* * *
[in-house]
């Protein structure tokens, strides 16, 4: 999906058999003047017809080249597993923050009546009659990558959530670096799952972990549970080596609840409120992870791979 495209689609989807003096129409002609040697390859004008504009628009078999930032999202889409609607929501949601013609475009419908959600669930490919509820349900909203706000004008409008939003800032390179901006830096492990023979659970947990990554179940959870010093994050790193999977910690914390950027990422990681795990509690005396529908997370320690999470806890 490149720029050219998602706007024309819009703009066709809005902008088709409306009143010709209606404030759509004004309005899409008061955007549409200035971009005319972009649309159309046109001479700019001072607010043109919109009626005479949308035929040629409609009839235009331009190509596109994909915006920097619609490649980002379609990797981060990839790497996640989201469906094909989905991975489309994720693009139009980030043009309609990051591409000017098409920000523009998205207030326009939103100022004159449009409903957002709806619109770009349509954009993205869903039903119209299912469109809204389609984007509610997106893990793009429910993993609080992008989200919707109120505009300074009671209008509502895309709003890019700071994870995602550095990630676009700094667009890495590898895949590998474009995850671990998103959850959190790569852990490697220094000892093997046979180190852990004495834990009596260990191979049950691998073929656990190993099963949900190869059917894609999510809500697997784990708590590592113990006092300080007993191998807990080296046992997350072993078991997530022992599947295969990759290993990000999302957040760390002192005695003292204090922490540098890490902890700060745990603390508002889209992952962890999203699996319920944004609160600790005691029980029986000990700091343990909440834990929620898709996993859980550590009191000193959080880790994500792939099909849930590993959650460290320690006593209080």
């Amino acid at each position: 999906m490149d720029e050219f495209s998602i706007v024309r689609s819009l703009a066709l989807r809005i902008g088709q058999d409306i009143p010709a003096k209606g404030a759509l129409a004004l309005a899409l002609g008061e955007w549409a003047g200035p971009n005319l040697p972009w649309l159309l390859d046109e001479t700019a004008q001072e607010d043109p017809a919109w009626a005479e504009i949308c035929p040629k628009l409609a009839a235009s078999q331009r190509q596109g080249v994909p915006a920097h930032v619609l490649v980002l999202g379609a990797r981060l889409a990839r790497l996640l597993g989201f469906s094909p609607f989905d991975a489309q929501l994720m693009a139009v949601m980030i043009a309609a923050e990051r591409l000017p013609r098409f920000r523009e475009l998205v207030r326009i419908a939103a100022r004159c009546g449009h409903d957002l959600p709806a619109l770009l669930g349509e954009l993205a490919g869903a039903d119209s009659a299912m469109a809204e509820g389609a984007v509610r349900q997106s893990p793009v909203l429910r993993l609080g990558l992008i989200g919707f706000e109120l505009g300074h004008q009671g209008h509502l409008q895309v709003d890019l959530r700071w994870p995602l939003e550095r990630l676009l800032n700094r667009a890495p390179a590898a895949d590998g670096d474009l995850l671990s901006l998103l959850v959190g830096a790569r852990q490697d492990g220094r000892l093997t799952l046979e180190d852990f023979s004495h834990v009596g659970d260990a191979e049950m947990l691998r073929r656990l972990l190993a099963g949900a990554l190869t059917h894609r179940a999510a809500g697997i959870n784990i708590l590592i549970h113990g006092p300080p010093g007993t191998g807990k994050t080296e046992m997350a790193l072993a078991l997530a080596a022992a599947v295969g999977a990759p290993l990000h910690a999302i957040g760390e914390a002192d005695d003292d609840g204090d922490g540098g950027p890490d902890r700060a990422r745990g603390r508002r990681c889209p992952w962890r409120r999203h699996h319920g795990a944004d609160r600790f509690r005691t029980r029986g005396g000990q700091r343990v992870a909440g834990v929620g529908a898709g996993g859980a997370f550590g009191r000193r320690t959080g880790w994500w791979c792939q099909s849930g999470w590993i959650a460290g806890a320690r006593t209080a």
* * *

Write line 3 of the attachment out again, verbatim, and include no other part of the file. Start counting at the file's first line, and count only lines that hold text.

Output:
């Amino acid at each position: 999906m490149d720029e050219f495209s998602i706007v024309r689609s819009l703009a066709l989807r809005i902008g088709q058999d409306i009143p010709a003096k209606g404030a759509l129409a004004l309005a899409l002609g008061e955007w549409a003047g200035p971009n005319l040697p972009w649309l159309l390859d046109e001479t700019a004008q001072e607010d043109p017809a919109w009626a005479e504009i949308c035929p040629k628009l409609a009839a235009s078999q331009r190509q596109g080249v994909p915006a920097h930032v619609l490649v980002l999202g379609a990797r981060l889409a990839r790497l996640l597993g989201f469906s094909p609607f989905d991975a489309q929501l994720m693009a139009v949601m980030i043009a309609a923050e990051r591409l000017p013609r098409f920000r523009e475009l998205v207030r326009i419908a939103a100022r004159c009546g449009h409903d957002l959600p709806a619109l770009l669930g349509e954009l993205a490919g869903a039903d119209s009659a299912m469109a809204e509820g389609a984007v509610r349900q997106s893990p793009v909203l429910r993993l609080g990558l992008i989200g919707f706000e109120l505009g300074h004008q009671g209008h509502l409008q895309v709003d890019l959530r700071w994870p995602l939003e550095r990630l676009l800032n700094r667009a890495p390179a590898a895949d590998g670096d474009l995850l671990s901006l998103l959850v959190g830096a790569r852990q490697d492990g220094r000892l093997t799952l046979e180190d852990f023979s004495h834990v009596g659970d260990a191979e049950m947990l691998r073929r656990l972990l190993a099963g949900a990554l190869t059917h894609r179940a999510a809500g697997i959870n784990i708590l590592i549970h113990g006092p300080p010093g007993t191998g807990k994050t080296e046992m997350a790193l072993a078991l997530a080596a022992a599947v295969g999977a990759p290993l990000h910690a999302i957040g760390e914390a002192d005695d003292d609840g204090d922490g540098g950027p890490d902890r700060a990422r745990g603390r508002r990681c889209p992952w962890r409120r999203h699996h319920g795990a944004d609160r600790f509690r005691t029980r029986g005396g000990q700091r343990v992870a909440g834990v929620g529908a898709g996993g859980a997370f550590g009191r000193r320690t959080g880790w994500w791979c792939q099909s849930g999470w590993i959650a460290g806890a320690r006593t209080a």